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Discipline will define your 20-mile march

Progressive Cattleman Editor David Cooper Published on 24 December 2012

This past year, my colleagues and I at Progressive Publishing have been reading some of the history behind the explorer Roald Amundsen, the Norwegian who led the first modern exploration team to reach the South Pole.

At the age of 39, Amundsen took a five-man company 1,400 miles in a period of four months across the frigid Antarctic landscape, literally not knowing which hazards and dangers lay before them.

Preparations for the journey took years and painstaking detail. Amundsen had to envision any possible challenge that would come in a polar geography where temperatures routinely hit 20 degrees below zero.

Once upon their exhaustive journey, Amundsen’s plan was conducted in a rather restrained fashion. Each day the team’s travel progressed with a measured pace – they would go only 15 to 20 miles each day.

Whether they were met with bone-chilling winds or inviting clear blue skies, Amundsen’s outfit pushed ahead roughly the same distance in a pattern that rewarded constancy more than intensity.

This consistent endurance helped the team avoid exhaustion, uncertainty and disappointment. When they reached the pole on Dec. 15, 1911, Amundsen’s group celebrated, recorded the occasion and turned around for the return journey.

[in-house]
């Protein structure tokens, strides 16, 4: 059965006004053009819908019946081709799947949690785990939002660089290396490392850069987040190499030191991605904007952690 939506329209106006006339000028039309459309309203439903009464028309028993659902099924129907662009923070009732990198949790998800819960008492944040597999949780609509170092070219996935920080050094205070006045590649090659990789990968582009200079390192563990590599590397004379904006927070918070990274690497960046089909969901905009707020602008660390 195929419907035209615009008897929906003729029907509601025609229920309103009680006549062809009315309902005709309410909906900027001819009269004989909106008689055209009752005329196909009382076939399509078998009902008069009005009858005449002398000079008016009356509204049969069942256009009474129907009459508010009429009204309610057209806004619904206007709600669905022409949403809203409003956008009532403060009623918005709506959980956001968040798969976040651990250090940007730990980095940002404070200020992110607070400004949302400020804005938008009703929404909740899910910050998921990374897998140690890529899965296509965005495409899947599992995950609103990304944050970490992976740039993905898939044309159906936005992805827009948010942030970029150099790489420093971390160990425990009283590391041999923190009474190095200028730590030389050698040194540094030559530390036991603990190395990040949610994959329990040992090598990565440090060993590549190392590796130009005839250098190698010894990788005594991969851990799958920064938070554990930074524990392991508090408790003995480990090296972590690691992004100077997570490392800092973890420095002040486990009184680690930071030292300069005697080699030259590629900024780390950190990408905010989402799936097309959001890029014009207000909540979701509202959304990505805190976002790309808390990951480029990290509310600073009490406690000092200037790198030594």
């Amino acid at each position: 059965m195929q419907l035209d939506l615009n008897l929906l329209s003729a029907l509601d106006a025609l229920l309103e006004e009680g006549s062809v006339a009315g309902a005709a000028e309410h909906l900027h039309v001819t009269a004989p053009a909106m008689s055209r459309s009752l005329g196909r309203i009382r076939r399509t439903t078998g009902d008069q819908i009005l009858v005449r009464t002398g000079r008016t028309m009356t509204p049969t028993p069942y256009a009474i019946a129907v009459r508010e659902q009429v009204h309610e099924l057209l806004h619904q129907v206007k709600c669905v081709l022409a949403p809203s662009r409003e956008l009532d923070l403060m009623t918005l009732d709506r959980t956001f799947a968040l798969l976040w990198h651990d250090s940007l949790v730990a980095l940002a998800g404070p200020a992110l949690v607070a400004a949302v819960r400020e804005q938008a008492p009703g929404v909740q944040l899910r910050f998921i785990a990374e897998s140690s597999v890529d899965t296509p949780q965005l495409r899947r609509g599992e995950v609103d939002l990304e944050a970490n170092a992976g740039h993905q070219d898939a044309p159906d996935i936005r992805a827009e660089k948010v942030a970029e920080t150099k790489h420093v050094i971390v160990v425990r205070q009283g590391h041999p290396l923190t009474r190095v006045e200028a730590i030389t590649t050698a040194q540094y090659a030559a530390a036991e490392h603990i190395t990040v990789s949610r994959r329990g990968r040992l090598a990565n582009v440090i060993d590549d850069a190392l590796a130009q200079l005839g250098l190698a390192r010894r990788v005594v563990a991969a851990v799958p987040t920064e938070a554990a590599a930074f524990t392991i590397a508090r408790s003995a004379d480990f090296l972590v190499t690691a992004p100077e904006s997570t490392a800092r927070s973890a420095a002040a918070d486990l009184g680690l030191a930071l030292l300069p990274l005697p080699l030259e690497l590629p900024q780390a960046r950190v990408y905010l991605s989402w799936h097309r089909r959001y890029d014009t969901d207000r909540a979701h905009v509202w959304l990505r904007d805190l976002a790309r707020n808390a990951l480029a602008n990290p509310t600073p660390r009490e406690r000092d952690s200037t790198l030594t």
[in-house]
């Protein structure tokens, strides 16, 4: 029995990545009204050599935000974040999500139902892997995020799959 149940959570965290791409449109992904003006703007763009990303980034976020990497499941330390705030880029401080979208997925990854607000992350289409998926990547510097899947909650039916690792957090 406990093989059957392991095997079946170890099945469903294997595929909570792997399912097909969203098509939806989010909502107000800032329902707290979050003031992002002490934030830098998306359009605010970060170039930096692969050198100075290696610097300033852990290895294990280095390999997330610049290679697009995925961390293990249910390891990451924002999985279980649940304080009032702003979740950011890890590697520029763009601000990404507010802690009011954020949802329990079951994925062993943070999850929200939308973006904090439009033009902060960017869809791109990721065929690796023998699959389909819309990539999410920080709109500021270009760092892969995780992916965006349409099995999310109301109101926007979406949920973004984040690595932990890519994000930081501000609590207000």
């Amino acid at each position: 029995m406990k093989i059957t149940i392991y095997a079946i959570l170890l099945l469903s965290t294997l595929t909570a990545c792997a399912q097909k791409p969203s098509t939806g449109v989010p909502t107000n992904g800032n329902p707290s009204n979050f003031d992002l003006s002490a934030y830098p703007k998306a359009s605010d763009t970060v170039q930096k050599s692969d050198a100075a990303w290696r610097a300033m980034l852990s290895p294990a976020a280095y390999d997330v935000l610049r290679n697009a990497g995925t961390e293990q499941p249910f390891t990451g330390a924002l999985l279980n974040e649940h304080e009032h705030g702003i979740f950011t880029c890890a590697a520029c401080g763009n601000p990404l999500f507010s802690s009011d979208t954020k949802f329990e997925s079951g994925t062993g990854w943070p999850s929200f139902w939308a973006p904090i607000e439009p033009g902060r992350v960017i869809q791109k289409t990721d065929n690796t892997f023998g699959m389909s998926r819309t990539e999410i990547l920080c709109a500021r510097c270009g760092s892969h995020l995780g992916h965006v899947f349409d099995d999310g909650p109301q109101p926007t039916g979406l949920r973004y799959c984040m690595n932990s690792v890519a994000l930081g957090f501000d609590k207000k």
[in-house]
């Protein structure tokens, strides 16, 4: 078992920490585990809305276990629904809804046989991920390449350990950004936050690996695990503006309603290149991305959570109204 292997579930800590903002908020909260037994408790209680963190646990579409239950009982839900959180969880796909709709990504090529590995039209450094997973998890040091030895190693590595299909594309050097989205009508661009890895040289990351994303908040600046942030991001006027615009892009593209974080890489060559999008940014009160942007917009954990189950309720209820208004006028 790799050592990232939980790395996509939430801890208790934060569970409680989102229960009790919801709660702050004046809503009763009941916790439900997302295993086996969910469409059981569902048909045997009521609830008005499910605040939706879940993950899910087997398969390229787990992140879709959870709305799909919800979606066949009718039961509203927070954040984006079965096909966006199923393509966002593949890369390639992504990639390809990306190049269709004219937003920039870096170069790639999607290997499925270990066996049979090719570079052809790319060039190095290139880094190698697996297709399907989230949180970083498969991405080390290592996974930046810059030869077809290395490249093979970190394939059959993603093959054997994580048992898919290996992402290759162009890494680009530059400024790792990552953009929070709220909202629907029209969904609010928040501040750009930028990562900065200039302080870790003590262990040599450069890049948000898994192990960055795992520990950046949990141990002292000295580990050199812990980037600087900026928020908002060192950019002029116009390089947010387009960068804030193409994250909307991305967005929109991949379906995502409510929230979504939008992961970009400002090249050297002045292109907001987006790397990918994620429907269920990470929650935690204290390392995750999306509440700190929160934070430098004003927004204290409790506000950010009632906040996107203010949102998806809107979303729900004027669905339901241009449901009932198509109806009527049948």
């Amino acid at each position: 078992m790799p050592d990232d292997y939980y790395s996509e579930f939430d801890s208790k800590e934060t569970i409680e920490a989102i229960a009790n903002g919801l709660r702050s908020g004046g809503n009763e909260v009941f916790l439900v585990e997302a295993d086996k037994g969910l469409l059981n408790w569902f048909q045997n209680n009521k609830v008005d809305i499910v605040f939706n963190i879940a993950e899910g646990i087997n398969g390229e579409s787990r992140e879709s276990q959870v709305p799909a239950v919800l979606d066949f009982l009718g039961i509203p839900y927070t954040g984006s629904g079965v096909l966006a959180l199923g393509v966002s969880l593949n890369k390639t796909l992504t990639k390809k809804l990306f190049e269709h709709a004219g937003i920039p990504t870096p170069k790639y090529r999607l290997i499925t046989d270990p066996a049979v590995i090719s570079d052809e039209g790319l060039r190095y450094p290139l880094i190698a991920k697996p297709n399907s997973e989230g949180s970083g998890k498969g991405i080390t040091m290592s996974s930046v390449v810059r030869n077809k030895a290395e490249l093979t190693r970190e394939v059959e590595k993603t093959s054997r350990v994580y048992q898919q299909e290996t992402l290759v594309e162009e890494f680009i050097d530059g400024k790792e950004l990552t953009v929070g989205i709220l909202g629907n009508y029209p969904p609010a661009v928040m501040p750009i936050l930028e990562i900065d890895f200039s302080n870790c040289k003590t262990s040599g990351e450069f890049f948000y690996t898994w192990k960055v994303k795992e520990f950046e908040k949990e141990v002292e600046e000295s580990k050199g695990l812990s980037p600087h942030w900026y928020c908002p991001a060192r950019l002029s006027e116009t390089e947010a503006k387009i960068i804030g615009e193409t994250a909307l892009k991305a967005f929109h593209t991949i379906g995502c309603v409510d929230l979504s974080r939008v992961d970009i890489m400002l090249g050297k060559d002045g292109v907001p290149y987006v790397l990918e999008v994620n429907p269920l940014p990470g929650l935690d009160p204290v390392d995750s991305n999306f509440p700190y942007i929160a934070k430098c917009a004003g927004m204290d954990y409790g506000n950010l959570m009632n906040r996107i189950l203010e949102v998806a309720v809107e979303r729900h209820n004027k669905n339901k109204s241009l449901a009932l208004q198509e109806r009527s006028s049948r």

Using the same steely determination against the elements and their own ambition, they reached home base in 40 days – the precise date Amundsen had predicted before the journey began.

This principle, called the 20-mile march and described in Jim Collins’ book “Great by Choice,” was evident in the growth of several businesses in recent decades.

Collins examined several top companies in various industries and found all of these firms had purposely set consistent benchmarks for performance – and achieved them in spite of exterior forces working against them.

When growth was smooth and steady, they didn’t try to exceed their determined strategy. When challenges came, they didn’t wait for conditions to improve.

The authors found that a company’s 20-mile march builds the confidence to tackle adversity, reduces the risk of catastrophic disruption and enables you to exert self-control against uncertainty.

When applied to the beef industry, it’s obvious that the 20-mile march is already a part of the routine for many progressive cattlemen.

Heading into 2013, a host of ranchers find themselves in one of the driest spells in a generation. The droughts that punished the Southwest in 2011 and the Midwest in 2012 may not lighten up. Feed and fuel prices will also put doubt into the prospect of herd expansion.

But that dynamic also plays into the 20-mile march strategy. Self-imposed discipline for ag producers today means moving forward but not faster than you have strength or the industry can sustain.

Instead, there are ways to improve – in quality, service, adaptation of genetics and technology, personnel training, herd health – all components that will make cattle producers stronger this year than they were last year.

Whatever your 20-mile march may be, the key in 2013 will be to temper ambition with your struggles — and to let your discipline determine the final outcome.  end mark


David Cooper
Progressive Cattleman magazine